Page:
Report by Alex Klaushofer.
The new longform website Narratively has attracted interest ‘beyond our wildest dreams’, according to founder Noah Rosenberg. Even before its launch earlier this month, coverage of the New York-based magazine has been wide, while expressions of support have come via social media from around the world.
Such enthusiasm, thinks Rosenberg, is a measure of the appetite for in-depth storytelling not dictated by the 24/7 news agenda, and of a desire to get under the skin of a city such as New York which could easily be replicated in other parts of the world.
‘I’ve realised we have a readership which is beyond our base in New York,’ he says. ‘There are people who want the “slow journalism” approach'”.
The finance for the first six months came via crowdfunding platform Kickstarter. Rosenberg looked at other quality journalism projects and saw that longform science journalism project Matter, for example, hit its $50 000 target within a few days.
Rosenberg decided to adopt a similar approach for the start-up, and $53 000 was raised for Narratively. Meanwhile, the fundraising process created considerable publicity: ‘It’s not just a way to generate the money,’ he says. ‘It’s also a way to generate a tremendous amount of exposure.’
Narratively backers can choose from a series of packages which give you more involvement the more you pay. $10, for example, buys the opportunity to vote on the themes to be covered during the launch period, while for $10 000 the Narratively team will fly out and spend a week covering ‘under-the-radar human-interest stories from the location of your choice’. (No one, so far, has gone for this.) In between, are a range of packages which include dining events, customised products and the services of a photojournalist.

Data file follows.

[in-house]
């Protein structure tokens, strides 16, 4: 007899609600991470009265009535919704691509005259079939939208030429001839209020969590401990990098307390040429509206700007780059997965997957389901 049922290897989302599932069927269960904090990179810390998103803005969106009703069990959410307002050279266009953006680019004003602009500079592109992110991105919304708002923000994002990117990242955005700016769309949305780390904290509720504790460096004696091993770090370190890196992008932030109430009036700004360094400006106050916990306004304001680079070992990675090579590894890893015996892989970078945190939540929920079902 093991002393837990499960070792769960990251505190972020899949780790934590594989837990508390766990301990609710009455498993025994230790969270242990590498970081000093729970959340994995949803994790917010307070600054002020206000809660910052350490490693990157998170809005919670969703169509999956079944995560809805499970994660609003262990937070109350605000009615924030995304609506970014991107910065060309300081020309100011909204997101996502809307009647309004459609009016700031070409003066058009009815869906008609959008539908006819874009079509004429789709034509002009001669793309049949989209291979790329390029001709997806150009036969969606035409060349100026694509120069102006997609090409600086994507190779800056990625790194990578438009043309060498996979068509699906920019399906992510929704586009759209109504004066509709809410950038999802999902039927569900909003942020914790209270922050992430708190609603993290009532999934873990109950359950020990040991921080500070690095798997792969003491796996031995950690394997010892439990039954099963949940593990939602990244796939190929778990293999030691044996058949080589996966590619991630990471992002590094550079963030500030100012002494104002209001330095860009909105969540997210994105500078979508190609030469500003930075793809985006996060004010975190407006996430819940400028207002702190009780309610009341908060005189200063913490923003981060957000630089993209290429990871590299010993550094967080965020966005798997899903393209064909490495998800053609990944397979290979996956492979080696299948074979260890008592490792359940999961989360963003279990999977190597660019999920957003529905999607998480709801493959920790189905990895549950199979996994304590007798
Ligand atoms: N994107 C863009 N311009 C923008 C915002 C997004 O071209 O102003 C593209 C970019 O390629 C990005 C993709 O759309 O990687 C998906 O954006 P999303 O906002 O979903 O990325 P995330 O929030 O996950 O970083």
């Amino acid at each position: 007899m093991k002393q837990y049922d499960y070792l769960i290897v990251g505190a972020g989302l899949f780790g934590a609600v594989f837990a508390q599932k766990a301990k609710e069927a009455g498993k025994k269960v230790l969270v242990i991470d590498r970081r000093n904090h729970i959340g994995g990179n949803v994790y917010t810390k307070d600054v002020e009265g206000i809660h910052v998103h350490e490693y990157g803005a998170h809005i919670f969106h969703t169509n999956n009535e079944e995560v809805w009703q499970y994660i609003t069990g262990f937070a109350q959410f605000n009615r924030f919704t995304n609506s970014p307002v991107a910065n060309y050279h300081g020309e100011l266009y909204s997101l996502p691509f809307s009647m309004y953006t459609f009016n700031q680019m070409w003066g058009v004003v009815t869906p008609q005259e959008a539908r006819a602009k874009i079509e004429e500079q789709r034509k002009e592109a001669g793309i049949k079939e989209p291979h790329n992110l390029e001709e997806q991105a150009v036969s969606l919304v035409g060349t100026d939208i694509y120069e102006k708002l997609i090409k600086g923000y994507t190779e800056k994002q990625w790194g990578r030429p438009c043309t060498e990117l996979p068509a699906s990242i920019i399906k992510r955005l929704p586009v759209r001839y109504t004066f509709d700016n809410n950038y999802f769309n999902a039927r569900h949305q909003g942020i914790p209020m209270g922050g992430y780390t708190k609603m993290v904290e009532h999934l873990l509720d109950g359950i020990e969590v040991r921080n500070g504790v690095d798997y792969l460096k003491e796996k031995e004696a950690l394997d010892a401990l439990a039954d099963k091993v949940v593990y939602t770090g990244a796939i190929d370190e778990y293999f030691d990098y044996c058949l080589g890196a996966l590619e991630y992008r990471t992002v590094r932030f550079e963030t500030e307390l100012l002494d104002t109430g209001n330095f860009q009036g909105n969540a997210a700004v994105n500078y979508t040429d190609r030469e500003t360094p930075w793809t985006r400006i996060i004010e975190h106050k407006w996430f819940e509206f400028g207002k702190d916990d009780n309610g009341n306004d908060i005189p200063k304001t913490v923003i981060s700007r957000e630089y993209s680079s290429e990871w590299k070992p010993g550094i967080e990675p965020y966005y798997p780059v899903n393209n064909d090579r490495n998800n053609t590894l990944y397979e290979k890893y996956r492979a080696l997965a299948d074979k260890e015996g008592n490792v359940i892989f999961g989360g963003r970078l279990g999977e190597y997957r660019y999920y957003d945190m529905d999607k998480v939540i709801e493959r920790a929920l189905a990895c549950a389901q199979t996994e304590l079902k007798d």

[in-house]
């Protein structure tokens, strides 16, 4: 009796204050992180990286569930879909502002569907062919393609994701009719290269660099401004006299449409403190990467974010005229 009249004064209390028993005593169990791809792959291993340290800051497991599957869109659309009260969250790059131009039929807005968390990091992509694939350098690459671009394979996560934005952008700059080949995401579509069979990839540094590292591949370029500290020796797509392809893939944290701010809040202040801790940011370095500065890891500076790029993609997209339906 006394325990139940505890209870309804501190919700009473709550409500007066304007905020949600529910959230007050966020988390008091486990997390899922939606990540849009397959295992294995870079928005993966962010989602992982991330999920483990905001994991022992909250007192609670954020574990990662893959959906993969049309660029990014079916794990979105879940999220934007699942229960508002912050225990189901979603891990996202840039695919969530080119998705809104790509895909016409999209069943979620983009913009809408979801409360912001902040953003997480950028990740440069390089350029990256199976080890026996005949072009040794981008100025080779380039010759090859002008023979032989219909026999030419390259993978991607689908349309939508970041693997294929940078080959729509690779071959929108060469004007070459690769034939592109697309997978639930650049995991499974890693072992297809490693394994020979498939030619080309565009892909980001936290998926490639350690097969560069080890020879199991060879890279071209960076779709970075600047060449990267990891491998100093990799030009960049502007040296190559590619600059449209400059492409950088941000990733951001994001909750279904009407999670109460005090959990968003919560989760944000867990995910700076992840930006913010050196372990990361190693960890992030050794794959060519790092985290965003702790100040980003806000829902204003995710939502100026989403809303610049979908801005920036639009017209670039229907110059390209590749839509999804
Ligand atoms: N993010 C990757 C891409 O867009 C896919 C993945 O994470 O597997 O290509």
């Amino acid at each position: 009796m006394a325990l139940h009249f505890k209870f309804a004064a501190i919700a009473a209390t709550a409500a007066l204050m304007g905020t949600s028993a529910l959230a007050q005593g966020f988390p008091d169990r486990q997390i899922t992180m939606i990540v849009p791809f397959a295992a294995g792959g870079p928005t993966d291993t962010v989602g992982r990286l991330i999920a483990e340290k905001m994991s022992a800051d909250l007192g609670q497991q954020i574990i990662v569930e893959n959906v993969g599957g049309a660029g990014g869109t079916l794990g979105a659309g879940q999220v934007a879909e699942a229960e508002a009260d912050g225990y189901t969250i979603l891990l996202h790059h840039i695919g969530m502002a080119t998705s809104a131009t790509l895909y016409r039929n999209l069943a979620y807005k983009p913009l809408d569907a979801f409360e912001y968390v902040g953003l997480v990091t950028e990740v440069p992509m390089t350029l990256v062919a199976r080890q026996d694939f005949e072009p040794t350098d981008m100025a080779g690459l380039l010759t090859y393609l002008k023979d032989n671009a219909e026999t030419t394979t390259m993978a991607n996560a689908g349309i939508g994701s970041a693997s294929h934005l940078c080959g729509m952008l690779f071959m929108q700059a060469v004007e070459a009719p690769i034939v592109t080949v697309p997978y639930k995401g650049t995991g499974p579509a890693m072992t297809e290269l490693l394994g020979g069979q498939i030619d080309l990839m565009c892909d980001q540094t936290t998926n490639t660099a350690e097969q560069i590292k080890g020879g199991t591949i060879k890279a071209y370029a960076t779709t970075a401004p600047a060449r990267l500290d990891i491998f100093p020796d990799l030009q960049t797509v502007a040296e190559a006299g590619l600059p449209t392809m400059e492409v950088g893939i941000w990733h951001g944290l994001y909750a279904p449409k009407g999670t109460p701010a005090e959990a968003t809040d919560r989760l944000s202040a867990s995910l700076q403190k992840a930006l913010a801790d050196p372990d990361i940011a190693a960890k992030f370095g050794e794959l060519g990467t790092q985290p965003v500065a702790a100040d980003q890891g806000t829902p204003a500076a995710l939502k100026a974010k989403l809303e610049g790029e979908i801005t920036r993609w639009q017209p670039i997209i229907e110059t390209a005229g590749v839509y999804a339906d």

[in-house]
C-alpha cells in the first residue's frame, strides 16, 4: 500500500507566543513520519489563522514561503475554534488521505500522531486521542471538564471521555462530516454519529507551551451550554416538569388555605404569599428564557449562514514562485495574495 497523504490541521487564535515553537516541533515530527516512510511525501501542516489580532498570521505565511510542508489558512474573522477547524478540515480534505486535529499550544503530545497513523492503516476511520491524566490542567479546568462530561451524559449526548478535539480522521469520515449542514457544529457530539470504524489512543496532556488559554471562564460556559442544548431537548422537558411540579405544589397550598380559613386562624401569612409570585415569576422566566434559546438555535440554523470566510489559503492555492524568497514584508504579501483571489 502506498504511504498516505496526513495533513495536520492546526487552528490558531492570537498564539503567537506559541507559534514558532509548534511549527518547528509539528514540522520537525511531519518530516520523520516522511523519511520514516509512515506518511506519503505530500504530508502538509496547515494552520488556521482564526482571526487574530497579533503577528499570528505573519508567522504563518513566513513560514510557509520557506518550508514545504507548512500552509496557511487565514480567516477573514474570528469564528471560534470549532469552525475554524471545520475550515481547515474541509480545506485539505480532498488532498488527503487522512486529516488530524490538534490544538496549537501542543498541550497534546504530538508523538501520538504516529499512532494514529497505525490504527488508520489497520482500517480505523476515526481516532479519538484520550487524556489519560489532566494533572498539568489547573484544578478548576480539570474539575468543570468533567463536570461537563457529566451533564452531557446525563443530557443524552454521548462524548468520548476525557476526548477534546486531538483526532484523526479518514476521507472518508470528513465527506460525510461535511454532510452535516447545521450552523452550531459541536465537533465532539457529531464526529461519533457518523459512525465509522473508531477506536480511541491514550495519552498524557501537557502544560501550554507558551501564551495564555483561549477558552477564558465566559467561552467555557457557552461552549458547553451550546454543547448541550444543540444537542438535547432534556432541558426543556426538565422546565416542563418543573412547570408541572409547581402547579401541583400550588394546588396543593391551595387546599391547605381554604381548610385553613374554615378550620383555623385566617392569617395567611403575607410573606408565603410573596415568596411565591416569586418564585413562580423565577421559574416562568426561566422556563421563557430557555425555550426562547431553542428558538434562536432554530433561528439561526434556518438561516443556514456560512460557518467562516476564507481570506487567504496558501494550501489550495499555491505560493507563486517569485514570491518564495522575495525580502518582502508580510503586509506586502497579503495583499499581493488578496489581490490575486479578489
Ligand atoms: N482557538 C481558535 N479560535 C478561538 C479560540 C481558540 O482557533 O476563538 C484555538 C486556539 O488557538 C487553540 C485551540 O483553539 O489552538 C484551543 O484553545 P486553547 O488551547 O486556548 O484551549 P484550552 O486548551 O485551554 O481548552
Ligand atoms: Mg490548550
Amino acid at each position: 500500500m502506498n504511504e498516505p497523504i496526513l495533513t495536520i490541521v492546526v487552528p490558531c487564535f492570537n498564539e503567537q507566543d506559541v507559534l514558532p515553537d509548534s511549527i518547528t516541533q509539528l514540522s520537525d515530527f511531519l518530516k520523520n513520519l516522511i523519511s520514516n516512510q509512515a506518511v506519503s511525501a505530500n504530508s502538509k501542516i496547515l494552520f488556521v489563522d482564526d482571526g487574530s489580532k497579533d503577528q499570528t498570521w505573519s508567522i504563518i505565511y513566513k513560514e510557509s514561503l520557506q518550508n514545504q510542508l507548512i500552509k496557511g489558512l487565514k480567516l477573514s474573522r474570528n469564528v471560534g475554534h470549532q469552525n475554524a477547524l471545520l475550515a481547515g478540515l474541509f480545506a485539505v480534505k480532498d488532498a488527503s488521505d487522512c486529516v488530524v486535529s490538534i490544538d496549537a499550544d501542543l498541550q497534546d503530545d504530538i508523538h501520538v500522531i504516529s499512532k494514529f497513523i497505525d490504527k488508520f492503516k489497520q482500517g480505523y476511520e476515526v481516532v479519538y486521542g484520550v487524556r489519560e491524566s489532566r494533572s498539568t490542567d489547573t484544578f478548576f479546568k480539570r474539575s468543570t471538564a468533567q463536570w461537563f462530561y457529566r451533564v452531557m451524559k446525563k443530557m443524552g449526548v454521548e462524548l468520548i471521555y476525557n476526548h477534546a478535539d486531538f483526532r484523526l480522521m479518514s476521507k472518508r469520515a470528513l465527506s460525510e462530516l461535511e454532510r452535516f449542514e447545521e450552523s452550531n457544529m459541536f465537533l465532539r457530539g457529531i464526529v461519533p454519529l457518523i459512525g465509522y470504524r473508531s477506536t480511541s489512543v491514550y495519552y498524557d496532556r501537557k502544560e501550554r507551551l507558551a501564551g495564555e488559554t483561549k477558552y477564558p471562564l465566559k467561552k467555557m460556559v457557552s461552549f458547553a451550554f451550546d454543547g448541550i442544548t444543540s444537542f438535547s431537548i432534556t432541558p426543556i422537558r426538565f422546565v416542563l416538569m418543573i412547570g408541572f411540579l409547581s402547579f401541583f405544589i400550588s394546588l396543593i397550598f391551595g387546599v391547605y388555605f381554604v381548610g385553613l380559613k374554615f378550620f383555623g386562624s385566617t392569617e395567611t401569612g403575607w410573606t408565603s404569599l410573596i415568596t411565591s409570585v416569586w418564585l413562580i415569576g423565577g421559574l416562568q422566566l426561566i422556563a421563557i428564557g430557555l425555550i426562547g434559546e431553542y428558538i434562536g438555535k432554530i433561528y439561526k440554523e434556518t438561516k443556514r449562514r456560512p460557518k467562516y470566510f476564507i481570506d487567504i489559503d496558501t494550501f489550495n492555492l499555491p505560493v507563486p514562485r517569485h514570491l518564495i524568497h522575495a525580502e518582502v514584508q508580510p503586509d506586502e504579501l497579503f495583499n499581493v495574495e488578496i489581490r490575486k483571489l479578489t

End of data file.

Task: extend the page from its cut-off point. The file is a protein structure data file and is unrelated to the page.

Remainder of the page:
The Kickstarter appeal secured around 800 backers, a number of whom, Rosenberg admits, are close friends and family. The rest are made up of journalists passionate about the project and consumers looking forward to a good, in-depth read. The pledges he’s proudest to have secured, he says, are the lowest amounts, indicating a vote of confidence from those who don’t have much cash.
The project has been in-the-gestation for the past couple of years, as Rosenberg has gradually been getting other media professionals on board. Weekly editorial meetings in a New York cafe have attracted a dozen to forty journalists all keen to contribute. To date, no one has been paid for their work, including Rosenberg, who has been supporting himself on a modest freelance income supplemented by savings.
But from now on, he says, contributors will be paid ‘a few hundred dollars a piece’, a rate which he hopes will rise to the level of the fees paid in the freelance marketplace.
How far is this is feasible will depend on the success of the three-pronged business model designed to sustain Narratively after the first six months. Discussions with advertisers begin this week. Then comes the possibility of syndication to a global media prepared to pay for high-quality content about The Big Apple. But the key plank is to be a premium membership/subscription package which will buy readers access to exclusive content such as a monthly ebook, interactive city guides, and live storytelling events.
The scheme is designed to create the ‘sense of community’ – aka brand relationship – between publication and readership that has long been at the heart of established media, while quietly selling non-editorial products as part of the package.
Further down the road, Rosenberg envisages an occasional print edition and expansion into other cities.
What’s not to like? As is so often the case in this brave new world of media pioneers, the editorial aspirations are laudable and there is doubtless an appetite among readers for what the Narratively team can produce. It remains to be seen whether the money will follow.